Dan Griffin is a confidential assistant at the U.S. Department of Education

Shooting Hoops to Celebrate Title IX

Secretary Duncan and his family joined Interior Secretary Ken Salazar, Health and Human Services Secretary Kathleen Sebelius, U.N. Ambassador Susan Rice, members from the women’s basketball teams of Georgetown, George Washington and Howard universities, current and former WNBA players, and more, at the Interior Department last night to commemorate the passage of Title IX 40 years ago.

Title IX prohibits discrimination on the basis of sex in all education programs or activities that receive federal financial assistance, and has resulted in millions of women competing in interscholastic and intercollegiate sports as never before.

Watch the video below and read Secretary Duncan’s remarks on the anniversary of Title IX.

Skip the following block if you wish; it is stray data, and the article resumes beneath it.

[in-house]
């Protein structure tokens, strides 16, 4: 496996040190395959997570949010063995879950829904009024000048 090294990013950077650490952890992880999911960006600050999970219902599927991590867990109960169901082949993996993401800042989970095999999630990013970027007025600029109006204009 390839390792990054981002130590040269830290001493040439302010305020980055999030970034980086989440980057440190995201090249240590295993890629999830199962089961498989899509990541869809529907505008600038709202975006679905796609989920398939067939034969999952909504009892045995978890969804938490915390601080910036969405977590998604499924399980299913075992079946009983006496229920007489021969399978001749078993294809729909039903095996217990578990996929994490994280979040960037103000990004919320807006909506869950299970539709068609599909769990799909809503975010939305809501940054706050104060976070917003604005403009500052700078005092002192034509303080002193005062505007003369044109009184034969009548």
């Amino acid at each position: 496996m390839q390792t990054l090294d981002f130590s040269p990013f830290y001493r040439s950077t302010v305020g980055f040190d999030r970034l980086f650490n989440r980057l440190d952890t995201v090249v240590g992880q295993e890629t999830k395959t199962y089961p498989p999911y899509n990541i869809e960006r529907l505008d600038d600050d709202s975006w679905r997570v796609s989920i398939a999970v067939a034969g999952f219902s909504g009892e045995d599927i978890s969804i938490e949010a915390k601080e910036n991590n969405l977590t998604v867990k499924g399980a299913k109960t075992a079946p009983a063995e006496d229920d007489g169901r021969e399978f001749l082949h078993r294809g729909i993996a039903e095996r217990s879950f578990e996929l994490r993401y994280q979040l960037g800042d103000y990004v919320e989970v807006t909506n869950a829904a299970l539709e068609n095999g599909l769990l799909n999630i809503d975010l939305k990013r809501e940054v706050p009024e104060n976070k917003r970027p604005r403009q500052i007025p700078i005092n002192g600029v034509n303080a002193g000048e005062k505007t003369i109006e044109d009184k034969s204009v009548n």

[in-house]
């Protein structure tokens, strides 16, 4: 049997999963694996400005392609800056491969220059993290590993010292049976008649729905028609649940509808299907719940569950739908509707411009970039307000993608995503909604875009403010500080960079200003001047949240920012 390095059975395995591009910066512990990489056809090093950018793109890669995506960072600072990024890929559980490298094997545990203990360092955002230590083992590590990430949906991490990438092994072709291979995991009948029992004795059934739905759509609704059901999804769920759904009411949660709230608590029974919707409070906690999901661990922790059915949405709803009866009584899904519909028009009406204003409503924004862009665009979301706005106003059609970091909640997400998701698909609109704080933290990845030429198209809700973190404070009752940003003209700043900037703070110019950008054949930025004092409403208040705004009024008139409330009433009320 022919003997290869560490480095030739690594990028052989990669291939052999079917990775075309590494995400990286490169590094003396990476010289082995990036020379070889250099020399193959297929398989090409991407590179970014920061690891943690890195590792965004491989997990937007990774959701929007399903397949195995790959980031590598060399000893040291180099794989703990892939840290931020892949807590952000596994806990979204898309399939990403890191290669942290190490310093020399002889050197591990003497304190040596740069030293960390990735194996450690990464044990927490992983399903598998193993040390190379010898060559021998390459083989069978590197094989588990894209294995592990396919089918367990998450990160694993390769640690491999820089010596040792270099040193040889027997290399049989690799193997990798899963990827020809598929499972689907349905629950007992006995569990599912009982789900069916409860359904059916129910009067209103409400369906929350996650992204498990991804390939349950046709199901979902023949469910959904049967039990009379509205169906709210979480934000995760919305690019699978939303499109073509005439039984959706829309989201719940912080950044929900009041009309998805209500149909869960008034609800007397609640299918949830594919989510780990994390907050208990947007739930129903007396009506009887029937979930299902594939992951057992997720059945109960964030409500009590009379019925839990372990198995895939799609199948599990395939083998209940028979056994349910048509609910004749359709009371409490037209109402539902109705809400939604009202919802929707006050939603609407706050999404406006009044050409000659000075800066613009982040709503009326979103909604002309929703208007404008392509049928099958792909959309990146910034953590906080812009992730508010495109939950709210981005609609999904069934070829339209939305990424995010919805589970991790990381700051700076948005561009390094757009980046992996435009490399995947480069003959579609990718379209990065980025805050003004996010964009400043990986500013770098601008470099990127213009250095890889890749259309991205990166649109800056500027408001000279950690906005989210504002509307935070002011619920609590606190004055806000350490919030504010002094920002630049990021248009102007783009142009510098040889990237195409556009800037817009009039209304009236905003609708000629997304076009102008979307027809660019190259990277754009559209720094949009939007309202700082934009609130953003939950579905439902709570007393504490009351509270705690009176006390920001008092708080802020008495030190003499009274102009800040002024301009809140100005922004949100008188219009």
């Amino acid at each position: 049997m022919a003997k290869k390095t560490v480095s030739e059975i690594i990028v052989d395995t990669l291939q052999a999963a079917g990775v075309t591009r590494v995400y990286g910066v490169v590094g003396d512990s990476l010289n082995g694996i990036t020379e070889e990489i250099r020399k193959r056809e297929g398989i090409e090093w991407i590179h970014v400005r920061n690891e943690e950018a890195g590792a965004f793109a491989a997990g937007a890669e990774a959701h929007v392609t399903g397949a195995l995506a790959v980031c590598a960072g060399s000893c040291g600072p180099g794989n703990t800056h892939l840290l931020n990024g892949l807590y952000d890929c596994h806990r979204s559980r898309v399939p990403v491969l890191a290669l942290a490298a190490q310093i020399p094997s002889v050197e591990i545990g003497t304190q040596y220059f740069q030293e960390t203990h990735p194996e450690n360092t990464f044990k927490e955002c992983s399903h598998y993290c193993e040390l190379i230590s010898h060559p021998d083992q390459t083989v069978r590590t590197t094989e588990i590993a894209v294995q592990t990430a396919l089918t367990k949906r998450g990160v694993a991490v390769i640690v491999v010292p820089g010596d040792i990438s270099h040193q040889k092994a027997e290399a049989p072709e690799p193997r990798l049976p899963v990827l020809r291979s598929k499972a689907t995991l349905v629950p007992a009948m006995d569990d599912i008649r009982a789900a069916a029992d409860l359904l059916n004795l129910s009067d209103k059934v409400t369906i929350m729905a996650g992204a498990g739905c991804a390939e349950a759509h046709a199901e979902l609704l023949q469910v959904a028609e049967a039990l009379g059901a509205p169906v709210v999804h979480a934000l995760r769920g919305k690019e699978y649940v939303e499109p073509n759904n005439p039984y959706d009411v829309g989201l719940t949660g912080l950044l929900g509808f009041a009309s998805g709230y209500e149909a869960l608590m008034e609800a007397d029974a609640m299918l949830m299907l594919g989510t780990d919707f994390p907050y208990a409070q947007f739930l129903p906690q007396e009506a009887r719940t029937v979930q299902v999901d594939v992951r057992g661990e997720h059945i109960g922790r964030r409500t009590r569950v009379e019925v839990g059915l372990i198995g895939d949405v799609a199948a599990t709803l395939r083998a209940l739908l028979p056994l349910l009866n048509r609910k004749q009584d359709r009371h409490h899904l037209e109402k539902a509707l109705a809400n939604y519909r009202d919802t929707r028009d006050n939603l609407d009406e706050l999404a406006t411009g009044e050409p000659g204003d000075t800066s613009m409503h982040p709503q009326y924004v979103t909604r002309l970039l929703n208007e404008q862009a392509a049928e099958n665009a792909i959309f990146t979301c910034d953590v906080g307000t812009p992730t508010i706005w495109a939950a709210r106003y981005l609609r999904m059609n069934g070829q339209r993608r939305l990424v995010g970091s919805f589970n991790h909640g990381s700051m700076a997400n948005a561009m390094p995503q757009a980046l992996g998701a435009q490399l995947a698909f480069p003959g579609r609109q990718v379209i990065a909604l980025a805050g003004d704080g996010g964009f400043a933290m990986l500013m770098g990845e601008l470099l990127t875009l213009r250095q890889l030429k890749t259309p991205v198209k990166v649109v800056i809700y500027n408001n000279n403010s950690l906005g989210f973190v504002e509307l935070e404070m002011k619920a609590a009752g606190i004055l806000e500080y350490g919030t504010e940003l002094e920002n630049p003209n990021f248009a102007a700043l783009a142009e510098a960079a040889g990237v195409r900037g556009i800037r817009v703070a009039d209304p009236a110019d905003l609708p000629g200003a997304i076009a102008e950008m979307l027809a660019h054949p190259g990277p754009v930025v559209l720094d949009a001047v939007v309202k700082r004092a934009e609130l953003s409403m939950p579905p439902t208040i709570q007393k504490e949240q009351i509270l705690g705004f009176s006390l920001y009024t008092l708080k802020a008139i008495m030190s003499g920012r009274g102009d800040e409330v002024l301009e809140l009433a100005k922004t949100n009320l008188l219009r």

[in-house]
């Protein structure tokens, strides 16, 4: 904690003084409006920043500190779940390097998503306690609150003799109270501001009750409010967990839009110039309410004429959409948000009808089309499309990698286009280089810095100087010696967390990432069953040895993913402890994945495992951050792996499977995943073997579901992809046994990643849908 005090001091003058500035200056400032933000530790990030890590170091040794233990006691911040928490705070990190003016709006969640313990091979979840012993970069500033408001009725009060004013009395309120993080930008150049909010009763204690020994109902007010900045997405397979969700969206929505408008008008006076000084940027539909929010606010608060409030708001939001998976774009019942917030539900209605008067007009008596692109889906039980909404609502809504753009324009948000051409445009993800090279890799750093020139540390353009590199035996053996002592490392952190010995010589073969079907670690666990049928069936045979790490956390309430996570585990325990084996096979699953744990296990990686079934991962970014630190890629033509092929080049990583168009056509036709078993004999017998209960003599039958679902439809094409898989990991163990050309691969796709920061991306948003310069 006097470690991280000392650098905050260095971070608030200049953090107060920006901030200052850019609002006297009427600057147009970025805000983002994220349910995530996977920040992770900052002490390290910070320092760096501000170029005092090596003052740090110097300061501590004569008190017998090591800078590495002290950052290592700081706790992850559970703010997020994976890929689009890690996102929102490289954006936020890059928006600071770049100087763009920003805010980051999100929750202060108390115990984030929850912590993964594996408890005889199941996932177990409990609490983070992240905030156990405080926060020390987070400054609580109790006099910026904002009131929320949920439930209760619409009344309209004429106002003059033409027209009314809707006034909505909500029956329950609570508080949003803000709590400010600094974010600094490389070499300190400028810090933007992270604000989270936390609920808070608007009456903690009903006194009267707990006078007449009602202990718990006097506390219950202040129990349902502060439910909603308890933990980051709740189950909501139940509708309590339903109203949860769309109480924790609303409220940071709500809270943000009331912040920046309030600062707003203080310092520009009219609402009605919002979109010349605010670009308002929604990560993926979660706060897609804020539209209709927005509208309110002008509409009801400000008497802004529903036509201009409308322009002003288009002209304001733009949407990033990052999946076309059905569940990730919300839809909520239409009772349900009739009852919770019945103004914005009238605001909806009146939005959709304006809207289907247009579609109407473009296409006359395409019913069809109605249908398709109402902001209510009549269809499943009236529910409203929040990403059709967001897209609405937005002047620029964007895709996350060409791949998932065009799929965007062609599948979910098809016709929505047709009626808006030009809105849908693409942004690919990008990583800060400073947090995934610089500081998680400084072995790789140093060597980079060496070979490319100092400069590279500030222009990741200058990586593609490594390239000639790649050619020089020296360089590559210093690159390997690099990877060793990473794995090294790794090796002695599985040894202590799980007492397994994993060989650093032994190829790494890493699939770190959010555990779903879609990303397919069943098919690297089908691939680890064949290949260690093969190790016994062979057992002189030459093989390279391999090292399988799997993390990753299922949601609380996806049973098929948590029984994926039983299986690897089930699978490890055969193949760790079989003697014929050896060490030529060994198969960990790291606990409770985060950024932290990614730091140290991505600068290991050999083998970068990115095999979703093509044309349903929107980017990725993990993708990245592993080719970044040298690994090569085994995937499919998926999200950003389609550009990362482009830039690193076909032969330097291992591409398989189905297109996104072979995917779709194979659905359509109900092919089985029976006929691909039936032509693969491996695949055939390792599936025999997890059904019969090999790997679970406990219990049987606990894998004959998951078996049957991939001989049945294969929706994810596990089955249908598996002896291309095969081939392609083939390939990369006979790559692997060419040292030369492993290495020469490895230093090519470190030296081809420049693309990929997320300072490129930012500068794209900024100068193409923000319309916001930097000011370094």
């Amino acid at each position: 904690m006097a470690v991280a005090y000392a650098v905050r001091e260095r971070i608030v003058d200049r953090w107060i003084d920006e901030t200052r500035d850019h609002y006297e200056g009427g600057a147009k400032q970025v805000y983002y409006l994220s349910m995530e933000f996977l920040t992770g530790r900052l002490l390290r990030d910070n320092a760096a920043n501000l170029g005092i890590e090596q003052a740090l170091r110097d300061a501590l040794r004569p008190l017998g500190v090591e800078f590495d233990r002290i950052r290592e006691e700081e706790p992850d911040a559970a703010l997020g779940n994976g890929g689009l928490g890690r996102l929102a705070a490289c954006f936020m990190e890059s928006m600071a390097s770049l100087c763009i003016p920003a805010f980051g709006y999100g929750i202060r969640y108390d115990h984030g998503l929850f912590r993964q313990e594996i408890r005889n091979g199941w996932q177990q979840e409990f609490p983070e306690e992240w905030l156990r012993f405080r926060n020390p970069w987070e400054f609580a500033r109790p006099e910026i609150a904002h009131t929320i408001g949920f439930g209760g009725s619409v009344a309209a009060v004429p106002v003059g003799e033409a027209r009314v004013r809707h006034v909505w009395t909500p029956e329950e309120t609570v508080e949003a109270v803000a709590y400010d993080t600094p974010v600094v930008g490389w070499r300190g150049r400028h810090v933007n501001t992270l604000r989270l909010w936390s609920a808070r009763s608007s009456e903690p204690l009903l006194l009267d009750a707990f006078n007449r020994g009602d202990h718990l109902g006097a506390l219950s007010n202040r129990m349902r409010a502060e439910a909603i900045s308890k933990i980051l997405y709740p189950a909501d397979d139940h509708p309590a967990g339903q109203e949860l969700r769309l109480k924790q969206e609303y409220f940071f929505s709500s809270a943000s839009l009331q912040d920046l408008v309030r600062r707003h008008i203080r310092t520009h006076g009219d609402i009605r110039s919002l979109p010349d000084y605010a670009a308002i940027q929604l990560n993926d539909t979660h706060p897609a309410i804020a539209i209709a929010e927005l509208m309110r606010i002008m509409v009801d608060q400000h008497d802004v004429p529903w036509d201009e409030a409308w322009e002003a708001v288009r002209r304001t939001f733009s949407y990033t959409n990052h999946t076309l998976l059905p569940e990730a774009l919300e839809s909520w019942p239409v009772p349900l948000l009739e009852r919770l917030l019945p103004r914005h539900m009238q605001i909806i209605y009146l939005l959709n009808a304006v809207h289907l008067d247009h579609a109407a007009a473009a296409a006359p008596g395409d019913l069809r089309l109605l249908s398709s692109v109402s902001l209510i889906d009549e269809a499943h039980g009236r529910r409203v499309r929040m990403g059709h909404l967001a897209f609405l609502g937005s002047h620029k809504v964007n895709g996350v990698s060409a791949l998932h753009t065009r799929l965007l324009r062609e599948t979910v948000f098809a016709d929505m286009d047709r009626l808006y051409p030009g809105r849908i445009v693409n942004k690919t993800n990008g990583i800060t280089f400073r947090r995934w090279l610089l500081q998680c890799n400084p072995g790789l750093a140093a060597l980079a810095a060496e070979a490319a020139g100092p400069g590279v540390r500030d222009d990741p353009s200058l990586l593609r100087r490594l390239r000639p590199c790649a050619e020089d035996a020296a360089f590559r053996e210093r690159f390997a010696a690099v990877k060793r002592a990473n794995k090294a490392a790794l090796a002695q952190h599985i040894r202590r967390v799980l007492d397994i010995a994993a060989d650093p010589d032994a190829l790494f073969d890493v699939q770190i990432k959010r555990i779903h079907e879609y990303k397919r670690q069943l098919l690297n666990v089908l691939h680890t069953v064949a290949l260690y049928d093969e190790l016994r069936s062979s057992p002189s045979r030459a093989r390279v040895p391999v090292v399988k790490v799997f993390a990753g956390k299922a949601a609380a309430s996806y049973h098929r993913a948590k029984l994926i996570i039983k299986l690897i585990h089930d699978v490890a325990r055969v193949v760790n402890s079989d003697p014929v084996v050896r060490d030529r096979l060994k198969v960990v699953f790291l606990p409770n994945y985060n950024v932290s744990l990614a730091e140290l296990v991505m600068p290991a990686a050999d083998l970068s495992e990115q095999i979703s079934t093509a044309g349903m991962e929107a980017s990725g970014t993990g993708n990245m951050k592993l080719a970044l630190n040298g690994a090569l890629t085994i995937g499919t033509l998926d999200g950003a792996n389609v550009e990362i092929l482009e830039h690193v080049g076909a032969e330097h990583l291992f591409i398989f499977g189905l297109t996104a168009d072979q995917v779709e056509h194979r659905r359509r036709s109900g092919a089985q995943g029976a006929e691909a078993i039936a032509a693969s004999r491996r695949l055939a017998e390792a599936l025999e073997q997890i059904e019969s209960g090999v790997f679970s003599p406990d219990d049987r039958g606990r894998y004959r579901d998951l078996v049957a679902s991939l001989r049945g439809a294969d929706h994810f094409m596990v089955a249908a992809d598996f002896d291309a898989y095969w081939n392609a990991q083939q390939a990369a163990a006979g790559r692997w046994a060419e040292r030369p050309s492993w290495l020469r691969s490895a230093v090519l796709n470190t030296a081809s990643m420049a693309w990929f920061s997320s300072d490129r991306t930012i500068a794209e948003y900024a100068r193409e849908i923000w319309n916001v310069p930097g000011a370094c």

Click here for an alternate version of the video with an accessible player.

Before the Title IX anniversary, the ED published a new gender-based analysis of its Civil Rights Data Collection. The data snapshot highlights differences in educational opportunities between males and females from pre-K through higher education.

See what people are saying about the Title IX anniversary.

Talking Title IX on Twitter

This year marks the 40th anniversary of Title IX, the civil rights law that ensures educational institutions that receive federal funding do not discriminate on the basis of sex. Secretary Duncan has said that Title IX is “one of the great civil rights success stories in education.” To kick off the anniversary year, Secretary Duncan and Assistant Secretary for Civil Rights Russlynn Ali joined Lisa Maatz of the American Association of University Women (AAUW) for a Title IX tweetup.

Maatz and the AAUW took questions from Twitter users, and Secretary Duncan and Ali responded via Twitter. Here are just a few of the questions and answers addressed during the tweetup:

To see more of the conversation, follow Arne and the Office for Civil Rights on Twitter, and click here to see the #T9Talk discussion.